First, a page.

July 23, 2022; Green Bay, WI, USA; Manchester City forward Erling Haaland (9) runs the ball during the exhibition match against FC Bayern Munich on Saturday, July 23, 2022 at Lambeau Field in Green Bay, Wis. Mandatory Credit: Samantha Madar-USA TODAY Sports | Green Bay Press Gazette-USA TODAY Sports

There is no doubt that Norwegian and Manchester City football superstar Erling Haaland is in amazing shape. “Huge amount of definition.” “You usually only see that on bodybuilders.” “A monster.” “His body composition is elite.”

These are among the comments made by strength and conditioning experts about the physique of Haaland, 23, a prolific goal scorer and one of the best players in the world. They come in a lengthy article in The Athletic by Sarah Shephard that connects Haaland’s specific physical training with his success on the pitch.

I found the story to be very interesting, especially in how the development of certain muscle groups would benefit an athlete like Haaland. The hook was an Instagram post on the striker’s page that shows insane upper leg development.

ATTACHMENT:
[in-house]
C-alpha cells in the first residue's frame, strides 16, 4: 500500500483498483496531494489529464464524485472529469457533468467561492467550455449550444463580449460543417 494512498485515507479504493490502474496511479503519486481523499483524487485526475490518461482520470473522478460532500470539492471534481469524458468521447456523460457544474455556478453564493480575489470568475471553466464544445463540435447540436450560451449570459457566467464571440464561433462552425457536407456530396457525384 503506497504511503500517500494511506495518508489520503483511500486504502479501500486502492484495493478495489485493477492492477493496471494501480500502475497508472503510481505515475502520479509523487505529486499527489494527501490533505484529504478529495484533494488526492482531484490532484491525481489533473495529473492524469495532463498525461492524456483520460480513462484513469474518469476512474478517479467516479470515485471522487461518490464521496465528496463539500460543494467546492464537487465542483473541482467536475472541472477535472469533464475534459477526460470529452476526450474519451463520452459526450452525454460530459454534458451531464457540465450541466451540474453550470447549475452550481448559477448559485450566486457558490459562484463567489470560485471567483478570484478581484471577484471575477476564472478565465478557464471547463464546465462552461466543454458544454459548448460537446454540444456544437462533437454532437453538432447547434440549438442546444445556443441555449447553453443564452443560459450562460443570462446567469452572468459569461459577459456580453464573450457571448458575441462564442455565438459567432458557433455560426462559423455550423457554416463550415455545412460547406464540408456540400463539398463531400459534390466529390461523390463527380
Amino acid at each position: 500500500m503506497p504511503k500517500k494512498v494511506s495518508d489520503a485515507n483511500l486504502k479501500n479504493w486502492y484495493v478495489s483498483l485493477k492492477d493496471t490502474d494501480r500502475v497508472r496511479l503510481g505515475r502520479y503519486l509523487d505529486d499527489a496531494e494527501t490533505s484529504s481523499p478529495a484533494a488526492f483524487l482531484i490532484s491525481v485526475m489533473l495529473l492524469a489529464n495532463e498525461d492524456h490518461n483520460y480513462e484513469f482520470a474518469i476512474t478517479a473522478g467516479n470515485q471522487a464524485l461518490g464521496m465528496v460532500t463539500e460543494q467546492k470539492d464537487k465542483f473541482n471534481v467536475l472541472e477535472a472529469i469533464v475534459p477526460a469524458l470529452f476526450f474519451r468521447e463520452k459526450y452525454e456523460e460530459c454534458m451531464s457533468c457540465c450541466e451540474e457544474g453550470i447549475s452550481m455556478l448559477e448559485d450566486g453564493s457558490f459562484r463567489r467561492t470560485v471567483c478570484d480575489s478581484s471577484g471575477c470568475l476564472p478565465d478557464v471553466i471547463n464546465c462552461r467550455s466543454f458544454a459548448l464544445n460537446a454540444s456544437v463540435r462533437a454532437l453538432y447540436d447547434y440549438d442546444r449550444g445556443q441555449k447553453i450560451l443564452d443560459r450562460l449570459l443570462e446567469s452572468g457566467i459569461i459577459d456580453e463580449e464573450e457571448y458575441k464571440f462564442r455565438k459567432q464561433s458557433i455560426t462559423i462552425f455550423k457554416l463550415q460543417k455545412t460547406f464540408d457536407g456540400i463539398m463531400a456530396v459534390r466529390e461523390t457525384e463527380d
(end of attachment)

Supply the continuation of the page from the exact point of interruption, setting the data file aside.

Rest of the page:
“When you lift the leg up in that manner, every single muscle in that leg is firing,” Phil Learney, a sports scientist and the founder of the Advanced Coaching Academy told the Athletic. “You see this with bodybuilders on stage — they lift their feet off the floor and all the muscles separate, then they slam their leg on the floor to keep that separation in place.”

Anthony Turner, a professor of strength and conditioning at Middlesex University, said muscle development is also beneficial when it comes to injury prevention. “So your cartilage is getting stronger, thicker and more dense, your ligaments and tendons as well, as well as your bone mass. You become more robust. You’re less likely to get injured.”

What caught my attention was the fact that I seldom see such details about the bodies of American male pro athletes. There are some exceptions, such as reports on the training regimes of players in health and fitness magazines.

Few beat writers bother with such explorations. One reason I think is the discomfort that men have with discussing other men’s bodies, as if too much fawning detail might be seen as homoerotic and a touch “gay.” The media are way more comfortable with safer, fun stories like comparing “dad bods” of NFL players Jason Kelce and Patrick Mahomes.

The Athletic’s Shephard has shown that a deep discussion into an athlete’s physique can be illuminating on why how they train can pay off in performance, down to specific muscle groups. And she achieved it without getting access to Haaland, instead speaking with training specialists who have expertise in physiology. I hope we can see more stories like it.